To minimize the cost, we need to maximize the likelihood of an observation given our estimate for our parameters. However, this is not possible because it is not possible for us to know what every observation value might be. Many assumptions are made throughout the parameter estimation process, and one crucial belief is that our estimates have no bias.
Parametric vs Analogous Estimating
Analogous estimating is a form of parametric estimating used to determine a project’s time, cost, or scope. This estimation method uses similar or analogous projects to estimate your project’s requirements. These projects may include previous tasks performed by you at work and similar ones completed by others throughout the industry.
Analogous estimating type of estimation is often applied for construction and manufacturing projects due to its reliability in estimating their cost, scope, schedule, etc. Analogous estimating is done by gathering similar information about each prior project, such as the inputs and outputs of each project and any other pertinent elements that may affect the estimation.
This method is most effective when applied to one project at a time. This approach will allow the team to view the project holistically to develop a more realistic estimation. Analogous estimates are not always the most accurate based on the variables of each situation but are helpful when trying to estimate tasks that cannot be accurately measured and have not been repeated often enough to allow for metrics or parametric estimating.
The differences between parametric and analogous estimating strategies are related to their outputs and inputs. Parametric estimates are based on the combination of numerical data and historical information, whereas the analogous estimating technique only uses an analogy to a similar project. A model is made with numerical data to estimate cost and duration in parametric estimating. This model type is specific to the materials needed per unit of output.
The model uses this input to calculate how many project activities can be done given the required materials are available in a given schedule. The parametric estimating technique is more time-consuming than the analogous estimating technique.
Both approaches have advantages and disadvantages in terms of parametric estimating, but they can be combined to provide the best overall estimate of a production process.
Both parametric and analogous estimating are necessary for a project to be considered complete. If a company doesn’t have a formal estimate of how much its project will cost, it should not be deemed to have finished the job. This makes sense because no one can know exactly how much something will cost without knowing the variables involved. There are two main advantages of the analogous estimating method.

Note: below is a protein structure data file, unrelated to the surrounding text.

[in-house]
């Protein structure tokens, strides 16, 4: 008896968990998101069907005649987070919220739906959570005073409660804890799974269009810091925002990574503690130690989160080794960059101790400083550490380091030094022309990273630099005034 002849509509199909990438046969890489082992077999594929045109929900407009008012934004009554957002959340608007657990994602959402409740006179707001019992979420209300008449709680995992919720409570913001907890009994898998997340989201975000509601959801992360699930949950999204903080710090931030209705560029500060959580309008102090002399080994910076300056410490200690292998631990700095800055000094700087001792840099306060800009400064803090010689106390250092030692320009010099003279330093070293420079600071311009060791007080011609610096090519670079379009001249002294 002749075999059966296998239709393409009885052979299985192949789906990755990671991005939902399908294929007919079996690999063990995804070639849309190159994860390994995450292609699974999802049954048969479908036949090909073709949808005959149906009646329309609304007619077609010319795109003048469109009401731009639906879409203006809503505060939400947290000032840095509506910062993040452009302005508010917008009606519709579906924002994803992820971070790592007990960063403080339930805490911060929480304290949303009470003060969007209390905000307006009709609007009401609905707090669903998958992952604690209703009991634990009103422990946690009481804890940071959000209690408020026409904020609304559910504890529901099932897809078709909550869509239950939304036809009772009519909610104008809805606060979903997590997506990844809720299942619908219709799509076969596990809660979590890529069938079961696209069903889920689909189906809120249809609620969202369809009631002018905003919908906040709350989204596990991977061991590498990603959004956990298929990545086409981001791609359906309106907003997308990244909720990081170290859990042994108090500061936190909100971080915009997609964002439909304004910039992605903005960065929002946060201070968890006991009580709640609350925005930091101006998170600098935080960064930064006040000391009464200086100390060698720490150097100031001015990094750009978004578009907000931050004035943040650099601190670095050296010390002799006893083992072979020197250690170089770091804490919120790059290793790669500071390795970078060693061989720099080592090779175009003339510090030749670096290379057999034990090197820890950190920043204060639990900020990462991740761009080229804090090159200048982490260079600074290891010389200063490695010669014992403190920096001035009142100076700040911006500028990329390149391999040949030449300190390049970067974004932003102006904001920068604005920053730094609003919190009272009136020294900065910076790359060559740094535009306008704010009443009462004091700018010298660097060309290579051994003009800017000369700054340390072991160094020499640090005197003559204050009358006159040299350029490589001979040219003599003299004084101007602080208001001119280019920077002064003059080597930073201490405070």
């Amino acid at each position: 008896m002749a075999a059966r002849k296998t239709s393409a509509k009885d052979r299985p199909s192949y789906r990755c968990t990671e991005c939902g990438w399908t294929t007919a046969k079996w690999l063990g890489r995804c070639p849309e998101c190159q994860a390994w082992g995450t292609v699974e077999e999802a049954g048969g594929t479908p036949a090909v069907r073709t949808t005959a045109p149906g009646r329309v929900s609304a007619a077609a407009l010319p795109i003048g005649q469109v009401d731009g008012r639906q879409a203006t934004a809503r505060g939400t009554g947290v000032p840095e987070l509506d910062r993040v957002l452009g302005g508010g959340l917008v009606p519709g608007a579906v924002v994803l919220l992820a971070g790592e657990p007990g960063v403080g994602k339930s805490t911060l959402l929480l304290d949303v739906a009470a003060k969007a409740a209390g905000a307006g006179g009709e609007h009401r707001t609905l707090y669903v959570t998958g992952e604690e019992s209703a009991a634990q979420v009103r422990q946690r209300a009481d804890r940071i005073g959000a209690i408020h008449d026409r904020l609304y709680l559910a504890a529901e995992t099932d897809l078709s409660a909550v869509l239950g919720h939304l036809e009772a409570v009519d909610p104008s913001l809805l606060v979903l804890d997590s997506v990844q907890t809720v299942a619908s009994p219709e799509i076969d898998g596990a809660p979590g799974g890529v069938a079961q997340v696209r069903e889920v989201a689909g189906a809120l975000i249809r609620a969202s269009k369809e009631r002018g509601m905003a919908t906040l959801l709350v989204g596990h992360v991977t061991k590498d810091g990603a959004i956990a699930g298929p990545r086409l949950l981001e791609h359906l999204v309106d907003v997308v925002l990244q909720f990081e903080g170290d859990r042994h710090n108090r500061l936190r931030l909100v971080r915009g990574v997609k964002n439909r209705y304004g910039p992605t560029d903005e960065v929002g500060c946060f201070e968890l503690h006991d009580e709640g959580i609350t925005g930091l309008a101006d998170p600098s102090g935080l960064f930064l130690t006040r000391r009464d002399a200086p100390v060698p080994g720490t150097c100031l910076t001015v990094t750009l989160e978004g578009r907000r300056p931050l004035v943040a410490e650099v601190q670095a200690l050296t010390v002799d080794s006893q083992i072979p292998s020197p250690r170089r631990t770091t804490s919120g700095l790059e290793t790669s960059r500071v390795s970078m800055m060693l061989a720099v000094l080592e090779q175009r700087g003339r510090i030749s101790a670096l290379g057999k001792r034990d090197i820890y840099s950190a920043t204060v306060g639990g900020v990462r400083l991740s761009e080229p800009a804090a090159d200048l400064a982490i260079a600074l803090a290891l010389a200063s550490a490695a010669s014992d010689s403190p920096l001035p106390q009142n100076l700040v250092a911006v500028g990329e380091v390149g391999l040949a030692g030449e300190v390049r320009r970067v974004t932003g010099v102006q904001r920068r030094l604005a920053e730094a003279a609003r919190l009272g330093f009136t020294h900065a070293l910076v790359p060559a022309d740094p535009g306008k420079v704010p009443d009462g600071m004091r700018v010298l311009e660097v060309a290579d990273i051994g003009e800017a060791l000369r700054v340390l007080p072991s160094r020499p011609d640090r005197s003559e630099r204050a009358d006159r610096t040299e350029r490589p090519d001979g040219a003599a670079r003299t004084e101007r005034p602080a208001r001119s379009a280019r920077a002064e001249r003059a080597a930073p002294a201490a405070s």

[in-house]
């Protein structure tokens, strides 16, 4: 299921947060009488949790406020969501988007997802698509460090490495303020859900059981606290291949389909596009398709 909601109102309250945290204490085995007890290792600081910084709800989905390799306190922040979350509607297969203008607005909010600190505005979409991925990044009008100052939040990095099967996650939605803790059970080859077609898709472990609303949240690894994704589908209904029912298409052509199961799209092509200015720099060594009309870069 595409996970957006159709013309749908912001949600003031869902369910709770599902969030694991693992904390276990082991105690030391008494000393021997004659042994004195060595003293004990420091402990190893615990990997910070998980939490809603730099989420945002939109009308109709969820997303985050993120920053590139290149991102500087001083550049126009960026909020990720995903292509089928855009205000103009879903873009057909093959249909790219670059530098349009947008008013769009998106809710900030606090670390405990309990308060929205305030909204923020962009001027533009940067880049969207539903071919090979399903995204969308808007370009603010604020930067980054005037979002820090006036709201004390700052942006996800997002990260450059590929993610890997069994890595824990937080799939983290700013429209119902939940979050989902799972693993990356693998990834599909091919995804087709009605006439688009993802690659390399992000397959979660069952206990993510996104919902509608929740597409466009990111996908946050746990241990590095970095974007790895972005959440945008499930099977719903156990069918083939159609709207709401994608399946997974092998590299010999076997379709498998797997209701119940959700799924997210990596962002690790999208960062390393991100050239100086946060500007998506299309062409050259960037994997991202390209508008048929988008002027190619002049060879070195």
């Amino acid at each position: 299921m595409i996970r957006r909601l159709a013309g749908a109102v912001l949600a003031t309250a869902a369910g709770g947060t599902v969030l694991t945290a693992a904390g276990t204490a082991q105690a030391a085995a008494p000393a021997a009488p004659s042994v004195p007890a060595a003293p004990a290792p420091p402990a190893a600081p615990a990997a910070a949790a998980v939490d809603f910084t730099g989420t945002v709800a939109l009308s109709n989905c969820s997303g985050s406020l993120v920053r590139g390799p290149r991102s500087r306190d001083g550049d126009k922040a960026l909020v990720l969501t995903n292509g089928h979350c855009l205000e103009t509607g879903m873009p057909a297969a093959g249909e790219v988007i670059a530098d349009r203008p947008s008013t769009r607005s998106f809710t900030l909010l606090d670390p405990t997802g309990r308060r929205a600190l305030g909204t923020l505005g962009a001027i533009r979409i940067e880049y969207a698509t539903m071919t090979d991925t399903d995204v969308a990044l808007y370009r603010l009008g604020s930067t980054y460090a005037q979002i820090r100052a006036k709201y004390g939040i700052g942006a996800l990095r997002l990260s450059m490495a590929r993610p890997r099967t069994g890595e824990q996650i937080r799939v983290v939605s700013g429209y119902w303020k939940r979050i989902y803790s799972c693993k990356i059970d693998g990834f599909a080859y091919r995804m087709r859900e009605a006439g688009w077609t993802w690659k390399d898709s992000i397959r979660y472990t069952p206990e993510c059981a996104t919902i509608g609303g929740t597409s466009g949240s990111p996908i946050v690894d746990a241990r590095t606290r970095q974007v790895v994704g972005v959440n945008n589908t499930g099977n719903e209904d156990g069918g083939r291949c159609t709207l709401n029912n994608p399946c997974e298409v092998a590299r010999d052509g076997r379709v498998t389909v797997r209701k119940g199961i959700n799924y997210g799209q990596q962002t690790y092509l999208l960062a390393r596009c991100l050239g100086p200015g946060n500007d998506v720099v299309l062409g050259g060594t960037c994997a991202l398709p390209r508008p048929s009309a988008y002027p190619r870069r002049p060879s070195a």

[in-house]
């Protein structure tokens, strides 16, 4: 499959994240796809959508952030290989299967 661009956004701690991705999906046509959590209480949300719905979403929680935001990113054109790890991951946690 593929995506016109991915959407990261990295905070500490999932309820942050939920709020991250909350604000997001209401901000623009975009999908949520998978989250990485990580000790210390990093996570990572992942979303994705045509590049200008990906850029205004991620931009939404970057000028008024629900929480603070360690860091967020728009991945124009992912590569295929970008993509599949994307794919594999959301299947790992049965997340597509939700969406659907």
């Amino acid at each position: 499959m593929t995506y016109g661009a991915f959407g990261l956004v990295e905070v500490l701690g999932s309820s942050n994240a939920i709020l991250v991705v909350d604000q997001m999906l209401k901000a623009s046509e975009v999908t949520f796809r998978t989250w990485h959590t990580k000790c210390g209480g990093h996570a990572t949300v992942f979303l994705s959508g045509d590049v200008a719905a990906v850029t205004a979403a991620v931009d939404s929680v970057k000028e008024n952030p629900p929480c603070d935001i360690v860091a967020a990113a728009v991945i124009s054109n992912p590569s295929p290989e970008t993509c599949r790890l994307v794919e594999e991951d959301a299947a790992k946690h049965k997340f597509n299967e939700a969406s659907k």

The first is that it’s much less costly than parametric estimating while still giving an accurate estimate of how much a project will cost. The other advantage of this method is that it’s very flexible and can be applied to most projects. Therefore, everyone can use it even if they are unfamiliar with estimating software packages or parametric methods.
Advantages and Disadvantages of Parametric Estimating
Parametric estimating considers the statistical relationship between variables; therefore, the results are accurate, and getting stakeholders’ approval is easier.
The Parametric estimating technique can be reused in similar projects.
The variables in the parametric estimating models can be adjusted to account for differences between the historical and current projects.
If the historical data available is unreliable, then the results obtained using the parametric estimating technique will be less accurate.
Since this technique involves building a model and obtaining historical records, it may be time-consuming, especially in complex projects.
Incorrect models can give a false sense of accuracy.
What is the difference between the Analogous and Parametric Estimating techniques?
Parametric Estimating is the estimating technique in project management in which algorithms and statistical relationships between variables are used for estimation, whereas in analogous estimating analogy to a similar project is used for estimation. The analogous estimating technique is quick; however, the parametric estimating technique is more accurate and reliable than the analogous estimating technique.
What is the use of the Parametric estimating technique in project management?
The parametric estimating technique is most commonly used in project management to estimating a project’s cost and duration.